5 Grants for New Nonprofits You May be Eligible For

5 Grants for New Nonprofits You May be Eligible For

Many new nonprofits don’t have the time, money, or know-how to fill out complicated grant applications. Even so, there are plenty of grants available for small and new nonprofits that don’t require lengthy applications. You may be surprised at how many grants are out there just waiting for you to apply. Unlike traditional grants, these financial awards need to be applied for because they have specific eligibility requirements to qualify. However, most of them are fairly straightforward and require little paperwork. This article will provide you with an overview of some of the top grant programs designed specifically for new or small nonprofit organizations. You can find a list of each program listed below along with links directly to their websites where you can learn more about becoming a beneficiary as well as what types of organizations they typically fund.

Basics of Grant Writing

If you’ve ever written a college paper you’ve already got the basics of grant writing down. To get a grant, you need to clearly state your problem and how your nonprofit plans to solve it. The key difference is that a grant application is typically much shorter than a college paper and the “problem” section must be quantifiable. For example, you might want to start your essay with a statement like this: “Every year x number of people in our community die from drug overdoses.” As far as length goes, you want to keep your essay as short and to the point as possible. You will likely be competing for the grant against other nonprofits with similar problems and goals. Therefore, it’s critical to make your essay interesting enough to stand out from the crowd.

Grants for New Nonprofits

Grants for new nonprofits are designed to help new organizations get their footing. They typically don’t require lengthy applications and are often open to organizations that can’t apply for other types of grants. However, they may have certain restrictions on the types of activities they fund and/or a specific focus they’re interested in. For example, a grant to support infrastructure development would not fund programs that help individuals directly. Keep in mind that you won’t know if you’re eligible for a grant until you apply. Therefore, you should do your research to find out which types of grants are open to new nonprofits. You may be surprised by the number of options you discover.

The Casey Foundation’s Dough-n-Doughnut Grant Program

The Casey Foundation’s Dough-n-Doughnut Grant Program awards grants that support projects that increase civic engagement and/or get more people to vote. The foundation is specifically focused on increasing voter turnout among younger voters (18-29-year-olds). Grants from the program are typically around $500-$1,500 and are awarded to events or projects that increase civic engagement. One example of an event that received funding is a “Dough-n-Doughnut” festival in Ohio that brought people together to discuss local issues and vote. Since the grant program is focused on younger voters, it’s important to note that grant recipients must agree to promote voting among their peers. Therefore, your event or project must have a voting component.

Citizen Fund’s Seed Grant Program

Citizen Fund’s Seed Grant Program awards grants that help new nonprofits get off the ground. Grants are typically small, around $5,000, but they can make a big difference for a new organization. The Citizen Fund has a few eligibility requirements for the Seed Grant Program. You must be a new organization (such as a nonprofit or advocacy group), you must be located in California, and you must be working to promote public health. You’ll find a complete list of the types of organizations Citizen Fund typically funds in their guidelines.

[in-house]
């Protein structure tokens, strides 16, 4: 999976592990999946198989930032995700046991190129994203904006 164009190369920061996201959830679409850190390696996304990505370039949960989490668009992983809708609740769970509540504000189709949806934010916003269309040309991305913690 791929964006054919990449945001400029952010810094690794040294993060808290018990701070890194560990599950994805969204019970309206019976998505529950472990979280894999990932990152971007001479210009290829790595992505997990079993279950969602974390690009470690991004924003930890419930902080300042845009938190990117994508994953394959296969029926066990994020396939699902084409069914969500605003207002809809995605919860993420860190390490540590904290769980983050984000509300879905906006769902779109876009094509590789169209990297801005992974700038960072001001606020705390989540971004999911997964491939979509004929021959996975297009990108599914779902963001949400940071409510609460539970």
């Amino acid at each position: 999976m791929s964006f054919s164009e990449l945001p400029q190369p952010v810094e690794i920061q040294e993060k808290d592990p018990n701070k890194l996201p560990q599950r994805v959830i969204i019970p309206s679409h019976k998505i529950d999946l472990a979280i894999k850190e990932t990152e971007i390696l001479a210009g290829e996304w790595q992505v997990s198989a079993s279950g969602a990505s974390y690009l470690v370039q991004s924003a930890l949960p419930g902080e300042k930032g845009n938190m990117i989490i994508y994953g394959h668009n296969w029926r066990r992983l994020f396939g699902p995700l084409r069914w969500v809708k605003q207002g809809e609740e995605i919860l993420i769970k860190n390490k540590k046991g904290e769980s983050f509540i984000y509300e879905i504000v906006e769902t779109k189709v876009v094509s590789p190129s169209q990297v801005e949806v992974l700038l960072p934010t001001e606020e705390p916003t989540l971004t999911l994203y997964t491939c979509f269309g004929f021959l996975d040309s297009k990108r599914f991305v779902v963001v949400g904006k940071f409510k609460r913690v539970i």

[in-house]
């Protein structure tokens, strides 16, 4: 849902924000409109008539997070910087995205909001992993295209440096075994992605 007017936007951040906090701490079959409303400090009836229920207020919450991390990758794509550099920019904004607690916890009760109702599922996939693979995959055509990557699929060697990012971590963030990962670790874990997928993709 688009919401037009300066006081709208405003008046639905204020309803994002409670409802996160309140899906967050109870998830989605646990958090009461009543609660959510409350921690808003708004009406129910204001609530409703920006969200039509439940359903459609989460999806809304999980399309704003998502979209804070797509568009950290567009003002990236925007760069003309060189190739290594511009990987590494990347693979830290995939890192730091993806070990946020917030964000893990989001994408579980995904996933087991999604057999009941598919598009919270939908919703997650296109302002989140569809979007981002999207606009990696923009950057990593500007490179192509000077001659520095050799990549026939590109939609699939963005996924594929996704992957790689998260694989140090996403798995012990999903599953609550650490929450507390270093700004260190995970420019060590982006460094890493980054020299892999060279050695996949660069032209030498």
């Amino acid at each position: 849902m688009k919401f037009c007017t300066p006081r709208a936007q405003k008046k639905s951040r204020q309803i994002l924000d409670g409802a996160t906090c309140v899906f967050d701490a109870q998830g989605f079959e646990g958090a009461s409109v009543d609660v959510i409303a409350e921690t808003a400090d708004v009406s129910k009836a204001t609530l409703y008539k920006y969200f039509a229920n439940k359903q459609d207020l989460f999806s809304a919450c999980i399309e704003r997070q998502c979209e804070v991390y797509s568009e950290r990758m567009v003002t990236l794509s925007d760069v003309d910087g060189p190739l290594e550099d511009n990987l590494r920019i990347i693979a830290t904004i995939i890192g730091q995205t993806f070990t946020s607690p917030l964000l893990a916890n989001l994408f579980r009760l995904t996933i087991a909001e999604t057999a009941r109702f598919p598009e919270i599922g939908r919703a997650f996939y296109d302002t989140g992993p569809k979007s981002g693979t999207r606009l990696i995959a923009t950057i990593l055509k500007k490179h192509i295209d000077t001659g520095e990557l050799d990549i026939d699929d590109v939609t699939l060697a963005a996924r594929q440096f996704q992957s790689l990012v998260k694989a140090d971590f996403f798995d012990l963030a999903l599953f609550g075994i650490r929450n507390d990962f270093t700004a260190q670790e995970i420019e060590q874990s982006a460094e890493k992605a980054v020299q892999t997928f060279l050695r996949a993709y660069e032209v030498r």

Computer Loan Program from the MLK Foundation

The Computer Loan Program from the MLK Foundation awards grants to community organizations in certain states that provide computers and Internet access to low-income individuals. The foundation may be able to provide computers as well as money from its general fund to support the operating costs of the computer program. The foundation prefers to award grants to organizations that will use the computers for specific purposes. For example, a nonprofit that teaches computer skills to low-income individuals may receive funding to purchase computers and use them for the program.

Elmer and Edith Lew/URL program for Hispanic Serving Nonprofits

The Elmer and Edith Lew/URL program for Hispanic Serving Nonprofits is an annual grant program. It awards grants to organizations that serve the Hispanic community. The focus of the grant program changes annually. For example, the grant program in 2018 was primarily focused on “connecting Latinos to critical health and human services in the wake of Hurricanes Harvey, Irma, and Maria.” The program awards grant up to $5,000. There are also opportunities to receive matching funds of up to $5,000. The matching funds are voluntary contributions to the program from philanthropic organizations.

Conclusion

The world is full of people who need your help, and if you’re willing to stand up and offer assistance, you have a lot of options. You can start a nonprofit and petition your state for nonprofit status if you don’t have one already. You can also look into getting funding for a nonprofit you’re already a part of. Keep in mind that every nonprofit has to start somewhere. Some of the best organizations in the world started as nothing more than an idea in someone’s mind. The key is to not let anything stop you from helping those in need.

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